Press conference, New York
Penny Wong, Foreign Minister: I'm sorry, I'll have to keep it quite short, because I'm due shortly in the Security Council where I will deliver Australia's contribution to the debate on the war in Ukraine.
This morning we heard a very powerful contribution from President Zelenskyy, and I was struck by the Prime Minister of Albania, Edi Rama's reflection, and he said this: "Who could have imagined that in the third decade of the 21st Century, a disastrous war started by a permanent member of this council would put Europe at risk by brutally undermining all the principles that gave birth to the United Nations."
It was a powerful, articulate reminder of what Russia has done. We strongly support Ukraine's sovereignty and territorial integrity, and we'll continue to stand with others in the international community with Ukraine and continue to maintain pressure on Russia.
I've also had constructive discussions today with our friends and partners from Papua New Guinea, from France, from Barbados, I've had the honour of signing the High Seas Biodiversity Treaty to protect the world's oceans, and we've worked alongside Pacific partners to make this treaty a reality. It's about safeguarding the Blue Pacific, the ocean we share for future generations. We're very proud to be a founding signatory along with our Pacific partners for this treaty. It shows that the multilateral system is still delivering, notwithstanding some of the challenges.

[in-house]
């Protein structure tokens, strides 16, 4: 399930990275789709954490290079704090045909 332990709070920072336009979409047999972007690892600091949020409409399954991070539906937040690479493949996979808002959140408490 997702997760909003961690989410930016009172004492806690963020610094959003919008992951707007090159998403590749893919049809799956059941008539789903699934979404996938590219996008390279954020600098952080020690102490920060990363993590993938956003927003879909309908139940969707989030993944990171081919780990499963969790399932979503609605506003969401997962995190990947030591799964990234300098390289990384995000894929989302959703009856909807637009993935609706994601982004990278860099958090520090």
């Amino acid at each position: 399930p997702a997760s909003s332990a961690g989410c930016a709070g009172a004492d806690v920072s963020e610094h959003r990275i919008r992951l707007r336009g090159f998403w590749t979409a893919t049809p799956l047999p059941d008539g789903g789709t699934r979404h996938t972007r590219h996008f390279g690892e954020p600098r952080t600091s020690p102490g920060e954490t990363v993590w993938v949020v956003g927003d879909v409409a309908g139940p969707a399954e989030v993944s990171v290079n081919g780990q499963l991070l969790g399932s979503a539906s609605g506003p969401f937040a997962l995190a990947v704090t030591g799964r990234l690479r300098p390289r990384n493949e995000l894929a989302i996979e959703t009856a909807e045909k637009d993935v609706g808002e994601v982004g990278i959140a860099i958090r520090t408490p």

I've also just come from the Climate Ambition Summit, that's also where Jenny McAllister, Assistant Minister, is this afternoon. We're very proud to jointly present with Tuvalu at the Climate Ambition Summit to talk about our work on adaptation with Tuvalu. Happy to take questions.
Journalist: The Security Council, President Zelenskyy said the Council was deadlocked and unable [indistinct] override Russia’s power of veto. How realistic is that, and [indistinct].
Foreign Minister: Well, Russia should not have exercised a veto in order to protect its own breach of the United Nations Charter. I mean the fact is that we didn't contemplate, humanity didn't contemplate that a member of the P5, the permanent members of the Security Council, who were given the power of veto by the international community would use that veto to protect their own breach of the UN Charter. So President Zelenskyy is right to identify this, as many have, as, you know, an appalling act by Russia, undertaken in order to protect themselves in the face of international condemnation.